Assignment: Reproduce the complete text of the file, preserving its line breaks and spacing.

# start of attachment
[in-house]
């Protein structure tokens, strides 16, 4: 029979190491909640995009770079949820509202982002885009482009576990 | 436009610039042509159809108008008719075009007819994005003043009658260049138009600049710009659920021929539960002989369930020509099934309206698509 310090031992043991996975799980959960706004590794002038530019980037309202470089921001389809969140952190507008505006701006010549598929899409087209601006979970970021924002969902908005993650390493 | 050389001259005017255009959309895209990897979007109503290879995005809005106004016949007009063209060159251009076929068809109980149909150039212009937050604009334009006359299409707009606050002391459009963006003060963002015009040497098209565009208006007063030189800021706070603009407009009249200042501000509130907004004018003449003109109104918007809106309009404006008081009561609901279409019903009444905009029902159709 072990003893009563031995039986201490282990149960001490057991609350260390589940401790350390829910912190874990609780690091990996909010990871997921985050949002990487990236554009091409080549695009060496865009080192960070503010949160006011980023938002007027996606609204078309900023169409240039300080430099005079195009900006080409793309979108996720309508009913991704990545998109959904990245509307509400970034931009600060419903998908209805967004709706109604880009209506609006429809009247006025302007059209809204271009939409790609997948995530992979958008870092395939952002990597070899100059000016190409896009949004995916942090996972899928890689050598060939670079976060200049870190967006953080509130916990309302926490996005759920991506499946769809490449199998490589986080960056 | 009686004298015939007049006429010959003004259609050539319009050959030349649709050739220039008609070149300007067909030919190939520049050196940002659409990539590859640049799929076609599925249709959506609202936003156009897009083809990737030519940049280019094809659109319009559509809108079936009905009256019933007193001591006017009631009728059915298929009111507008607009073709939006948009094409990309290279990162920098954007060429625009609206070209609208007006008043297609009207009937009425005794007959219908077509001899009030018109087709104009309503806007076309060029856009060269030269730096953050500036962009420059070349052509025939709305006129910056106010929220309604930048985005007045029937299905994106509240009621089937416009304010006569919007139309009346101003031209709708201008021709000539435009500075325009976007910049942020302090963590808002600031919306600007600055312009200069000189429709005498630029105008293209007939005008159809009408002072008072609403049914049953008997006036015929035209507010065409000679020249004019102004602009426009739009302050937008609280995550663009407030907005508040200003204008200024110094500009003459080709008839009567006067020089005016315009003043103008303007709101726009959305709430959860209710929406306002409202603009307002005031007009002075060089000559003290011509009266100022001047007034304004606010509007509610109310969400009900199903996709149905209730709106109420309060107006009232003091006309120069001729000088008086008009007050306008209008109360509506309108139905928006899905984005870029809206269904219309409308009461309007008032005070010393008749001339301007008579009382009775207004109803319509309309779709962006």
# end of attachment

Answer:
[in-house]
């Protein structure tokens, strides 16, 4: 029979190491909640995009770079949820509202982002885009482009576990 | 436009610039042509159809108008008719075009007819994005003043009658260049138009600049710009659920021929539960002989369930020509099934309206698509 310090031992043991996975799980959960706004590794002038530019980037309202470089921001389809969140952190507008505006701006010549598929899409087209601006979970970021924002969902908005993650390493 | 050389001259005017255009959309895209990897979007109503290879995005809005106004016949007009063209060159251009076929068809109980149909150039212009937050604009334009006359299409707009606050002391459009963006003060963002015009040497098209565009208006007063030189800021706070603009407009009249200042501000509130907004004018003449003109109104918007809106309009404006008081009561609901279409019903009444905009029902159709 072990003893009563031995039986201490282990149960001490057991609350260390589940401790350390829910912190874990609780690091990996909010990871997921985050949002990487990236554009091409080549695009060496865009080192960070503010949160006011980023938002007027996606609204078309900023169409240039300080430099005079195009900006080409793309979108996720309508009913991704990545998109959904990245509307509400970034931009600060419903998908209805967004709706109604880009209506609006429809009247006025302007059209809204271009939409790609997948995530992979958008870092395939952002990597070899100059000016190409896009949004995916942090996972899928890689050598060939670079976060200049870190967006953080509130916990309302926490996005759920991506499946769809490449199998490589986080960056 | 009686004298015939007049006429010959003004259609050539319009050959030349649709050739220039008609070149300007067909030919190939520049050196940002659409990539590859640049799929076609599925249709959506609202936003156009897009083809990737030519940049280019094809659109319009559509809108079936009905009256019933007193001591006017009631009728059915298929009111507008607009073709939006948009094409990309290279990162920098954007060429625009609206070209609208007006008043297609009207009937009425005794007959219908077509001899009030018109087709104009309503806007076309060029856009060269030269730096953050500036962009420059070349052509025939709305006129910056106010929220309604930048985005007045029937299905994106509240009621089937416009304010006569919007139309009346101003031209709708201008021709000539435009500075325009976007910049942020302090963590808002600031919306600007600055312009200069000189429709005498630029105008293209007939005008159809009408002072008072609403049914049953008997006036015929035209507010065409000679020249004019102004602009426009739009302050937008609280995550663009407030907005508040200003204008200024110094500009003459080709008839009567006067020089005016315009003043103008303007709101726009959305709430959860209710929406306002409202603009307002005031007009002075060089000559003290011509009266100022001047007034304004606010509007509610109310969400009900199903996709149905209730709106109420309060107006009232003091006309120069001729000088008086008009007050306008209008109360509506309108139905928006899905984005870029809206269904219309409308009461309007008032005070010393008749001339301007008579009382009775207004109803319509309309779709962006």